"The one who is coming after me is stronger than I am. I’m not worthy to carry his sandals. He will baptize you with the Holy Spirit and with fire."
Ministry of John the Baptist
3 In those days John the Baptist appeared in the desert of Judea announcing, 2 “ Change your hearts and lives! Here comes the kingdom of heaven! ” 3 He was the one of whom Isaiah the prophet spoke when he said:
4 John wore clothes made of camel’s hair, with a leather belt around his waist. He ate locusts and wild honey.
5 People from Jerusalem, throughout Judea, and all around the Jordan River came to him. 6 As they confessed their sins, he baptized them in the Jordan River. 7 Many Pharisees and Sadducees came to be baptized by John. He said to them, “ You children of snakes! Who warned you to escape from the angry judgment that is coming soon? 8 Produce fruit that shows you have changed your hearts and lives. 9 And don’t even think about saying to yourselves, Abraham is our father. I tell you that God is able to raise up Abraham’s children from these stones. 10 The ax is already at the root of the trees. Therefore, every tree that doesn’t produce good fruit will be chopped down and tossed into the fire. 11 I baptize with water those of you who have changed your hearts and lives. The one who is coming after me is stronger than I am. I’m not worthy to carry his sandals. He will baptize you with the Holy Spirit and with fire. 12 The shovel he uses to sift the wheat from the husks is in his hands. He will clean out his threshing area and bring the wheat into his barn. But he will burn the husks with a fire that can’t be put out. ”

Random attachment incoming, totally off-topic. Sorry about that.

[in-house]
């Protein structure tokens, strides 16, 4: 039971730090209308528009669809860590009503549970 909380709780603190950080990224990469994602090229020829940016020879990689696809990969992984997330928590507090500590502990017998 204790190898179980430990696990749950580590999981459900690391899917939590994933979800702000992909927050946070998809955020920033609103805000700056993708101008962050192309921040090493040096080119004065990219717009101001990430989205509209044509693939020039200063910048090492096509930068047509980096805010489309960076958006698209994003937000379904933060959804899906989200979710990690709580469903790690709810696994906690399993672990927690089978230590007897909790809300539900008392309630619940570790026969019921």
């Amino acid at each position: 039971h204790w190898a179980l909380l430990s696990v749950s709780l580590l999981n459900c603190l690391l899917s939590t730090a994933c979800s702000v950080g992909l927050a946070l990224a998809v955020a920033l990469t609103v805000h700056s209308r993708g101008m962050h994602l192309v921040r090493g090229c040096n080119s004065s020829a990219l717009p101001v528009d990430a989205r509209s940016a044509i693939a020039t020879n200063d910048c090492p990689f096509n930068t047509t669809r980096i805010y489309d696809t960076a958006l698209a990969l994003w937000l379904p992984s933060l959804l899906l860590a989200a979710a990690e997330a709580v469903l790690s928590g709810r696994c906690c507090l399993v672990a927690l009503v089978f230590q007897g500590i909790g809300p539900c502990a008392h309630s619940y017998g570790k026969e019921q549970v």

The reasons why people are attracted to Christianity and its teachings are many and varied. In this book, Diogenes Allen hopes “to supply more of the information (pieces of the puzzle) that are needed if a person is to make more sense of the Christian understanding of God and our life in the universe.” This leads him to an approach that seeks to increase a critical but pious person’s understanding of the Christian religion. More philosopher than theologian, Allen writes for “a troubled believer,” dealing with issues and questions that emerge during Christians’ daily lives and in the course of contemplating the Christian faith. His account of theology seeks to be “as accessible as the Prodigal Son is to people without a long, technical training in theology.” He shows how our ideas of God affect our view of ourselves and our behavior. He seeks to show that a Christian understanding of God makes sense while also pointing out how Jesus’ teachings form the basis of “the widespread conviction in our civilization and beyond that each of us is of irreplaceable or of absolute value.”